Association of Strabismus with Functional Vision and Eye-Related Quality of Life in Children

Sarah R. Hatt, David A. Leske, Yolanda S. Casta eda, Suzanne M. Wernimont, Laura Liebermann, Christina S. Cheng-Patel, Eileen E. Birch, Eileen E. Birch, Jonathan M. Holmes

Research output: Contribution to journalArticlepeer-review

2 Scopus citations

Abstract

Importance: Strabismus is common, affecting 2% to 4% of children, but how children and their families are affected in everyday life is poorly understood. Objective: To evaluate the association of strabismus with functional vision and eye-related quality of life in children and their families using the Pediatric Eye Questionnaire (PedEyeQ). Design, Setting, and Participants: This cross-sectional study was conducted between December 2017 and October 2019 and included 91 children with strabismus and 166 visually normal controls across 3 age groups (0-4, 5-11, and 12-17 years) who were enrolled at Mayo Clinic, Rochester, Minnesota, and Retina Foundation of the Southwest, Dallas, Texas. Exposures: Children completed the child PedEyeQ (5 to 11-and 12 to 17-year versions: functional vision, bothered by eyes/vision, social, and frustration/worry domains); parents completed the proxy (0 to 4-, 5 to 11-, and 12 to 17-year versions: functional vision, bothered by eyes/vision, social, frustration/worry, and eye care domains) and the parent PedEyeQ (impact on parent and family, worry about child's eye condition, worry about child's self-perception and interactions, and worry about child's functional vision domains). Rasch-calibrated PedEyeQ scores were calculated for each domain and converted to 0 (worst) to 100. Main Outcomes and Measures: PedEyeQ domain scores Results: Of 91 participants with strabismus, 41 (45.1%) were girls, 74 (81.3%) were white, 4 (4.4%) were Asian, 5 (5.5%) were more than 1 race, 5 (5.5%) were African American, and 2 (2.2%) were American Indian/Alaska Native. Child PedEyeQ domain scores were lower with strabismus vs visually normal controls among children ages 5 to 11 years and the greatest mean (SD) difference was in functional vision (12 [14] points; 95% CI, 6-18; P =.001), and among children ages 12 to 17 years, the greatest mean (SD) difference was in frustration/worry (27 [13] points; 95% CI, 18-36; P <.001). Proxy PedEyeQ domain scores were also lower with strabismus. The greatest difference among children ages 0 to 4 years was in functional vision (13 [9] points; 95% CI, 9-16; P <.001), among children ages 5 to 11 years was in functional vision (26 [10] points; 95% CI, 22-30; P <.001); and among children ages 12 to 17 years was in functional vision (21 [12] points; 95% CI, 12-30; P <.001), social (21 [13] points; 95% CI, 12-30; P <.001), and frustration/worry (21 [13] points; 95% CI, 12-30; P <.001). Parent PedEyeQ domain scores were lower with strabismus; the greatest difference was in worry about child's eye condition (38 [14] points; 95% CI, 34-42; P <.001). Conclusions and Relevance: Strabismus is associated with reduced functional vision and eye-related quality of life in children. Parents of children with strabismus also experience a reduced quality of life. These findings advance our understanding of how strabismus affects children and their families and should be considered when defining patient management goals.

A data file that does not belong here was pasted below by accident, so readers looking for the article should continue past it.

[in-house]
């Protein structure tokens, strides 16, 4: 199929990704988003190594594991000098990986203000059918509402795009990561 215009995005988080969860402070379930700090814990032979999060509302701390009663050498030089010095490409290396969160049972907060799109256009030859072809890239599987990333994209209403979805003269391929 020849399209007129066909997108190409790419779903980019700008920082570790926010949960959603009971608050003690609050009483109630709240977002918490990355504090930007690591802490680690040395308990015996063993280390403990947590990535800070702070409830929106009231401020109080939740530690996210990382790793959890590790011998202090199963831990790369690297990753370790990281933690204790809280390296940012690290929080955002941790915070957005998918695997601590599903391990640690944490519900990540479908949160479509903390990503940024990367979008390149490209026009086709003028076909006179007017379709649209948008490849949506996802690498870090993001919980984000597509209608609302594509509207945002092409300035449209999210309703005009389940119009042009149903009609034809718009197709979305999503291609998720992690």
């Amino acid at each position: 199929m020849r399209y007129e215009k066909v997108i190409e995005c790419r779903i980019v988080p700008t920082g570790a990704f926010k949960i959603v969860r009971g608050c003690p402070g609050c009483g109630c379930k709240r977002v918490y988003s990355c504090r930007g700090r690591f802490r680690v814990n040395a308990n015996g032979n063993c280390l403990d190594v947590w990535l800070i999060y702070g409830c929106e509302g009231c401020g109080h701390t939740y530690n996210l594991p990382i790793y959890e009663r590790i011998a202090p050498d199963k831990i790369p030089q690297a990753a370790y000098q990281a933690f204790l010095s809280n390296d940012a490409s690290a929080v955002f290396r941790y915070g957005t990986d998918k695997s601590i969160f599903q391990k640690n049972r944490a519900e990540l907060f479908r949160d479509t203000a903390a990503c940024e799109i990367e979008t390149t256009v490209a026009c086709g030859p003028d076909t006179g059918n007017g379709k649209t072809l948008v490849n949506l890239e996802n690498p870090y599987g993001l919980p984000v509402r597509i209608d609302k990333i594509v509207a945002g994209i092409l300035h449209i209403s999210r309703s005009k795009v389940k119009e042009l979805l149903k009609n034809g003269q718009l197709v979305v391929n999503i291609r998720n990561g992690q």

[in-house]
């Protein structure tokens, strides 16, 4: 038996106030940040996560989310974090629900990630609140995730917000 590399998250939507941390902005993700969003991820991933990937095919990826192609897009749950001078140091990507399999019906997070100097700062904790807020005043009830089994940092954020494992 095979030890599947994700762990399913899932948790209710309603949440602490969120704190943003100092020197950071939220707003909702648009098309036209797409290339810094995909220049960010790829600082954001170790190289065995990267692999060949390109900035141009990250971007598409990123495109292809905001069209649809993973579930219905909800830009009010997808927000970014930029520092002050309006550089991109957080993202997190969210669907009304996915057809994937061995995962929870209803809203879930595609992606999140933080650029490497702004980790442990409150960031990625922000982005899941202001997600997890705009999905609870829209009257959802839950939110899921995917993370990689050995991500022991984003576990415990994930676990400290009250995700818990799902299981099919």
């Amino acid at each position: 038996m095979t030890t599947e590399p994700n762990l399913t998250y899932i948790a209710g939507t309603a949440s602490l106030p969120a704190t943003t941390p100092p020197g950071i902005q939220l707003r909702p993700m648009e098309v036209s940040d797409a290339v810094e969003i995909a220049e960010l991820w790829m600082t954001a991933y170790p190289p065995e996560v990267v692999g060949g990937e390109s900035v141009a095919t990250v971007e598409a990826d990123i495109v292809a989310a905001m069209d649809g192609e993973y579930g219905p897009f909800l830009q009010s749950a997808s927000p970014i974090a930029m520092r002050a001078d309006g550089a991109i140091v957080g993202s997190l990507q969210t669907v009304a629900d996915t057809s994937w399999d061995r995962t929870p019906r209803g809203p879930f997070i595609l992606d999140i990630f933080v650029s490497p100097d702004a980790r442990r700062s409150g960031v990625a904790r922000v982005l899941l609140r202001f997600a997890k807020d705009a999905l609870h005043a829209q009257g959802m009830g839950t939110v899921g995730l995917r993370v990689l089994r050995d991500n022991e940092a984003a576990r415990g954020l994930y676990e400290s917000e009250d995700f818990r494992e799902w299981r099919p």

Original languageEnglish (US)
Pages (from-to)528-535
Number of pages8
JournalJAMA Ophthalmology
Volume138
Issue number5
DOIs
StatePublished - May 2020

ASJC Scopus subject areas

  • Ophthalmology

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